FAQS

WHAT DO I DO IF THERE IS BLEEDING?

Oozing or bleeding after oral surgery is normal and is to be expected. We will place gauze packs over the surgical areas for you to bite firmly on, which will help stop and shorten bleeding times. The gauze packs should be replaced with a new piece every 20-30 minutes only if the gauze is saturated and is the color of dark red wine or there are clots present. If the gauze is light red or pink after 30 minutes of use, it is time to discontinue the gauze. Any use of gauze should be discontinued within 2 hours following surgery unless you have been instructed otherwise. When biting on the gauze don’t talk or check it frequently, otherwise the gauze rubs on the surgical sites, which will prolong bleeding times. After the gauze has been discontinued, it’s normal to have periodically bloody saliva throughout the next few days. Don’t replace the gauze at this point.

HOW CAN I REDUCE THE SWELLING?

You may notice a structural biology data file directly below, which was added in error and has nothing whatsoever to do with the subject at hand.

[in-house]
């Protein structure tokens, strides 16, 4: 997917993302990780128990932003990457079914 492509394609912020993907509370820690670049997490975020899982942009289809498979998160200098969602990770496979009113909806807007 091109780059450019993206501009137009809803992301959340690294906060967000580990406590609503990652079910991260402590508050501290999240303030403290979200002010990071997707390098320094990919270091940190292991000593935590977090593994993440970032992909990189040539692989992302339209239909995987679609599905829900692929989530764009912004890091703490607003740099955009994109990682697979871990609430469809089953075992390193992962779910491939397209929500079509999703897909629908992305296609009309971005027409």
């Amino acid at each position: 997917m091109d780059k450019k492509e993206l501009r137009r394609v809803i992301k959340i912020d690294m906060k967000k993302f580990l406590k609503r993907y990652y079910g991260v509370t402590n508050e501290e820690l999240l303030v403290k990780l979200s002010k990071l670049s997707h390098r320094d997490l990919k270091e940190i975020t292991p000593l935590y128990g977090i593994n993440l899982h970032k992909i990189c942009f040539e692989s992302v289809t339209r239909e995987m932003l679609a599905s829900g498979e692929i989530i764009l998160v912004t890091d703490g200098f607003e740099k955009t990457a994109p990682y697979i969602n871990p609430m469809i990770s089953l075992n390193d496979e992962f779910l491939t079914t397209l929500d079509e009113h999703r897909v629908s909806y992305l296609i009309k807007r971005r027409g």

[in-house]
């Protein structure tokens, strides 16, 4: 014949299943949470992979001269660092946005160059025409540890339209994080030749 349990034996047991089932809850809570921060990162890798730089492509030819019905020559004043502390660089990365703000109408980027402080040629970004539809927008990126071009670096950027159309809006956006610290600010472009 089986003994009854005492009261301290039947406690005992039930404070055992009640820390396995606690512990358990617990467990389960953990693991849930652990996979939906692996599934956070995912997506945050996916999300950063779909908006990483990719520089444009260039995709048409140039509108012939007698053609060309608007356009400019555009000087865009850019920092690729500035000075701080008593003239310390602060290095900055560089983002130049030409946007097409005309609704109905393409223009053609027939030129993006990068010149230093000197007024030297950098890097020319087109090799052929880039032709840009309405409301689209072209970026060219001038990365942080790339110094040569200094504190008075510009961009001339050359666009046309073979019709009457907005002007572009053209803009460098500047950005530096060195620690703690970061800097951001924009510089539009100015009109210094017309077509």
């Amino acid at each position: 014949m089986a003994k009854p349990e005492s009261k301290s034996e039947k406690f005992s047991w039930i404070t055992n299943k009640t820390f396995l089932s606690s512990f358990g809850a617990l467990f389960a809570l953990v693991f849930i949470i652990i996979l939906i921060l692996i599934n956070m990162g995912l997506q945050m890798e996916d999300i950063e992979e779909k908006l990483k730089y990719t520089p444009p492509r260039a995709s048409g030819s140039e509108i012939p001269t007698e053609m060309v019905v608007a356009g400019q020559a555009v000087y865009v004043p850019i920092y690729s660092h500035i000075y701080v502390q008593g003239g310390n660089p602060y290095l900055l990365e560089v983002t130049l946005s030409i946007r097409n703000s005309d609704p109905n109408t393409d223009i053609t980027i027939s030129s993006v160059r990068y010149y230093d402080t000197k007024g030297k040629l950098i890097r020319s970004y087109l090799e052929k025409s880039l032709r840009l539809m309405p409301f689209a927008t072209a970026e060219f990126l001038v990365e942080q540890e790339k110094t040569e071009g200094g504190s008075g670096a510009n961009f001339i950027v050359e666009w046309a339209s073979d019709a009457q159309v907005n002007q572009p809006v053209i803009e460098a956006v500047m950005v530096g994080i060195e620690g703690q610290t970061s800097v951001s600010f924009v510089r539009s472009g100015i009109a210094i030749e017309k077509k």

The level of pain and discomfort during the recovery period is primarily determined by the amount of swelling the patient has. The less swelling the patient acquires, the more comfortable they usually are. Facial swelling will peak a few days after surgery, usually the 3rd or 4th day. There are a few things that patients can do in the first few days after surgery to help decrease the swelling. First, patients should sleep upright for a few nights, in a recliner or propped up with a lot of pillows. This will elevate the patient’s head, keeping their cheeks above their heart. Second, place ice packs on the patient’s cheeks the day of surgery and the day after. The ice packs should be on the patients cheeks for 20 minutes then taken off for 20 minutes to prevent frostbite. Do this rotation all day long, both days. There is no need to use ice during the night as long as the patient is sleeping upright. After 48 hours the ice will not help with swelling but some patients continue using ice for its soothing effect. Finally, we have sent the patient home with a prescription for a large dose of Ibuprofen. This medication should be taken 3 times a day, approximately every 8 hours. Ibuprofen has been prescribed to the patient for the main purpose of decreasing swelling although, it may also help with pain. Because it takes a few days for the swelling to peak, most patients do well the day of surgery and the day after but then go backwards and feel worse the next two days. Continue to sleep upright, use ice and take Ibuprofen the first few days regardless if your recovery is going well to ensure that you have tolerable swelling at its peak.